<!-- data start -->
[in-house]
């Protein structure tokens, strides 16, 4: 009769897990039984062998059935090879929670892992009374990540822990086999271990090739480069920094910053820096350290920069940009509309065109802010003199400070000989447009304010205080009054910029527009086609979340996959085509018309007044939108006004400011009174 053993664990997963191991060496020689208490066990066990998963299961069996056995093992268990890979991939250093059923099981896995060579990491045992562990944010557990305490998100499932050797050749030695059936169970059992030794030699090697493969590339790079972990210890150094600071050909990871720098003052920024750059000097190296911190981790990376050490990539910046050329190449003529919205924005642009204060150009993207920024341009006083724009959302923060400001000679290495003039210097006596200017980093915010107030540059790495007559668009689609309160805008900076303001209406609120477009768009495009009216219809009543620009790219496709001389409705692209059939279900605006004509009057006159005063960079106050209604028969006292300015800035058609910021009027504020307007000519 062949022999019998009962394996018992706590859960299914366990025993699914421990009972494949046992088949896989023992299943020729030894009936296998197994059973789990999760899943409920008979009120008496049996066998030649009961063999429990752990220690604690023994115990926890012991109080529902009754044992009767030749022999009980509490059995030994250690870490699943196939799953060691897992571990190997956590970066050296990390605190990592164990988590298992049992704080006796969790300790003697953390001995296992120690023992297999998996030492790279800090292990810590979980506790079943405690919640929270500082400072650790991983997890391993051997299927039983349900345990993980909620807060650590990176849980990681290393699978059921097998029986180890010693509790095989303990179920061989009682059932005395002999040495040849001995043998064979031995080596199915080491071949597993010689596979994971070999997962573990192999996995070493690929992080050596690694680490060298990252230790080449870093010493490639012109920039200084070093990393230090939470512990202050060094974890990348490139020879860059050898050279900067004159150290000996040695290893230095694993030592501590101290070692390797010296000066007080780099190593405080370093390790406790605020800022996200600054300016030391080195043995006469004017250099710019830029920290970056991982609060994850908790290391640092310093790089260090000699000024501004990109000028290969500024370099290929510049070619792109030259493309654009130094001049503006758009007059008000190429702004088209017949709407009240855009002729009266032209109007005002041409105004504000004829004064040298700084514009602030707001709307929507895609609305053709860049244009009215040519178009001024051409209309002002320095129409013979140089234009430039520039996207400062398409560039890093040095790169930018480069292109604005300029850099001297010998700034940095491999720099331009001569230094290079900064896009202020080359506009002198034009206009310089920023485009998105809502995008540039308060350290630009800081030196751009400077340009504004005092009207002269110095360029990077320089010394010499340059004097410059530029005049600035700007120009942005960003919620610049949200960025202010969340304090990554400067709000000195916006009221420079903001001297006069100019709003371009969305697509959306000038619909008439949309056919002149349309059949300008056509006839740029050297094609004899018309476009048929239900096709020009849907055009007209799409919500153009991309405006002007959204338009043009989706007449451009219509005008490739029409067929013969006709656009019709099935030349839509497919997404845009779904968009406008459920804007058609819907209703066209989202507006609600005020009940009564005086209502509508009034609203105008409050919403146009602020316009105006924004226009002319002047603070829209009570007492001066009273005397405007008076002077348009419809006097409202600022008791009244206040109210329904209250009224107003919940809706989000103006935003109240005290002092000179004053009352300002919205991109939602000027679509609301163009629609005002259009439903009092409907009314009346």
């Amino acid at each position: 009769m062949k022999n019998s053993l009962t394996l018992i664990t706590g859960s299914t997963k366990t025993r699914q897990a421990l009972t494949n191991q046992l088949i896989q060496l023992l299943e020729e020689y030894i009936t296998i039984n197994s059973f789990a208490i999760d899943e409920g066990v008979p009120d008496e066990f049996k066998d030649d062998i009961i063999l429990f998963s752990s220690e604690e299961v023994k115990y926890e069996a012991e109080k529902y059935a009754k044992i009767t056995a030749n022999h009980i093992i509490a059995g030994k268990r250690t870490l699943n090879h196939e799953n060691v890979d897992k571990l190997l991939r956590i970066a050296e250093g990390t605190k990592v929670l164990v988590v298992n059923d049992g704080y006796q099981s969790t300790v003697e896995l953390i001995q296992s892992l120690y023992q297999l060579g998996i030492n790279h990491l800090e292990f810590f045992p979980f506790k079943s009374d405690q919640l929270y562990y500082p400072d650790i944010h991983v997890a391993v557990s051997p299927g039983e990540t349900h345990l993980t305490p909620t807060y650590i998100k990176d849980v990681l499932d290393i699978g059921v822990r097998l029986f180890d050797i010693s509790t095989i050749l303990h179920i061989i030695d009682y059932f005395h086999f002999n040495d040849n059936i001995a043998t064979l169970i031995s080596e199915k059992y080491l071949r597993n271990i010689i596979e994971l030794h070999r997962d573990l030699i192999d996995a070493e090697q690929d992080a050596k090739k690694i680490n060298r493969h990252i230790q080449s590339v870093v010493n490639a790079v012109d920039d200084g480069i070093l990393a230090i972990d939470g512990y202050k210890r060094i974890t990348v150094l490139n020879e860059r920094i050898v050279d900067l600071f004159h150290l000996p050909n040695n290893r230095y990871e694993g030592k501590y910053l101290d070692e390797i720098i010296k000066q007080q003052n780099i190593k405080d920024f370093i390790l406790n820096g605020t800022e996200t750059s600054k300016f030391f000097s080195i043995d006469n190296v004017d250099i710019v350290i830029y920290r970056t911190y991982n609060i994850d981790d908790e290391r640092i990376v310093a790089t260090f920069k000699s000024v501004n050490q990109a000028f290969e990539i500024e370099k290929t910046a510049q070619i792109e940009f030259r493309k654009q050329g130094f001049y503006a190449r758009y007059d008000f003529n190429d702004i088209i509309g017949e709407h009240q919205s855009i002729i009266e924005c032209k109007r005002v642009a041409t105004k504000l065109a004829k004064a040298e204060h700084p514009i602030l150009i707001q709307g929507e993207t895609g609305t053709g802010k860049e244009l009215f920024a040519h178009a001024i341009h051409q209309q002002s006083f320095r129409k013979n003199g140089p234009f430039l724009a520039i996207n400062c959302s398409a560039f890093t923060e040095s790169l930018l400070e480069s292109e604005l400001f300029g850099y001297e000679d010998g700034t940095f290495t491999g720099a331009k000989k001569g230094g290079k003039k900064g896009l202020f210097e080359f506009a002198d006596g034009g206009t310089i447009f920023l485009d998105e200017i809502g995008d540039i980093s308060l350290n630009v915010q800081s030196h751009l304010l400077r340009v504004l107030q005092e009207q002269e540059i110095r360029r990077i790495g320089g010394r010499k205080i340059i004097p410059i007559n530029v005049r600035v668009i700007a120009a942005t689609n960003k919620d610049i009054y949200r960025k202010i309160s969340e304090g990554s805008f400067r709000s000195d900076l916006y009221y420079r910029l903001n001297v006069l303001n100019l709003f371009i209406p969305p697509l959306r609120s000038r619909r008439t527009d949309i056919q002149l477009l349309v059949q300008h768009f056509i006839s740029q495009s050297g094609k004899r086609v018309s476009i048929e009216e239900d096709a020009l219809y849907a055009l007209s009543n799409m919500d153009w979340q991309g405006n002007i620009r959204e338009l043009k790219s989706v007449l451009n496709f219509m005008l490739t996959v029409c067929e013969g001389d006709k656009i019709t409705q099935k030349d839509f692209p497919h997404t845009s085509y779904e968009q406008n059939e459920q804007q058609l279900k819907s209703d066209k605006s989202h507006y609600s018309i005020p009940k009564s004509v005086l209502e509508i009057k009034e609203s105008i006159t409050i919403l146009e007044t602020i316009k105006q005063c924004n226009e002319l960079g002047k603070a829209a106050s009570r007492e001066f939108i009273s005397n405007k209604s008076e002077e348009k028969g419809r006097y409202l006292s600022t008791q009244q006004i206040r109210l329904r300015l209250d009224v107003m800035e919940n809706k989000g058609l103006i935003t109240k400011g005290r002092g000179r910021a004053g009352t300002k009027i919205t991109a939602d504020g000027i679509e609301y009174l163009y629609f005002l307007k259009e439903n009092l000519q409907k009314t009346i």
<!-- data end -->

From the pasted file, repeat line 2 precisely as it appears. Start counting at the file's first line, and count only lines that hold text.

């Protein structure tokens, strides 16, 4: 009769897990039984062998059935090879929670892992009374990540822990086999271990090739480069920094910053820096350290920069940009509309065109802010003199400070000989447009304010205080009054910029527009086609979340996959085509018309007044939108006004400011009174 053993664990997963191991060496020689208490066990066990998963299961069996056995093992268990890979991939250093059923099981896995060579990491045992562990944010557990305490998100499932050797050749030695059936169970059992030794030699090697493969590339790079972990210890150094600071050909990871720098003052920024750059000097190296911190981790990376050490990539910046050329190449003529919205924005642009204060150009993207920024341009006083724009959302923060400001000679290495003039210097006596200017980093915010107030540059790495007559668009689609309160805008900076303001209406609120477009768009495009009216219809009543620009790219496709001389409705692209059939279900605006004509009057006159005063960079106050209604028969006292300015800035058609910021009027504020307007000519 062949022999019998009962394996018992706590859960299914366990025993699914421990009972494949046992088949896989023992299943020729030894009936296998197994059973789990999760899943409920008979009120008496049996066998030649009961063999429990752990220690604690023994115990926890012991109080529902009754044992009767030749022999009980509490059995030994250690870490699943196939799953060691897992571990190997956590970066050296990390605190990592164990988590298992049992704080006796969790300790003697953390001995296992120690023992297999998996030492790279800090292990810590979980506790079943405690919640929270500082400072650790991983997890391993051997299927039983349900345990993980909620807060650590990176849980990681290393699978059921097998029986180890010693509790095989303990179920061989009682059932005395002999040495040849001995043998064979031995080596199915080491071949597993010689596979994971070999997962573990192999996995070493690929992080050596690694680490060298990252230790080449870093010493490639012109920039200084070093990393230090939470512990202050060094974890990348490139020879860059050898050279900067004159150290000996040695290893230095694993030592501590101290070692390797010296000066007080780099190593405080370093390790406790605020800022996200600054300016030391080195043995006469004017250099710019830029920290970056991982609060994850908790290391640092310093790089260090000699000024501004990109000028290969500024370099290929510049070619792109030259493309654009130094001049503006758009007059008000190429702004088209017949709407009240855009002729009266032209109007005002041409105004504000004829004064040298700084514009602030707001709307929507895609609305053709860049244009009215040519178009001024051409209309002002320095129409013979140089234009430039520039996207400062398409560039890093040095790169930018480069292109604005300029850099001297010998700034940095491999720099331009001569230094290079900064896009202020080359506009002198034009206009310089920023485009998105809502995008540039308060350290630009800081030196751009400077340009504004005092009207002269110095360029990077320089010394010499340059004097410059530029005049600035700007120009942005960003919620610049949200960025202010969340304090990554400067709000000195916006009221420079903001001297006069100019709003371009969305697509959306000038619909008439949309056919002149349309059949300008056509006839740029050297094609004899018309476009048929239900096709020009849907055009007209799409919500153009991309405006002007959204338009043009989706007449451009219509005008490739029409067929013969006709656009019709099935030349839509497919997404845009779904968009406008459920804007058609819907209703066209989202507006609600005020009940009564005086209502509508009034609203105008409050919403146009602020316009105006924004226009002319002047603070829209009570007492001066009273005397405007008076002077348009419809006097409202600022008791009244206040109210329904209250009224107003919940809706989000103006935003109240005290002092000179004053009352300002919205991109939602000027679509609301163009629609005002259009439903009092409907009314009346």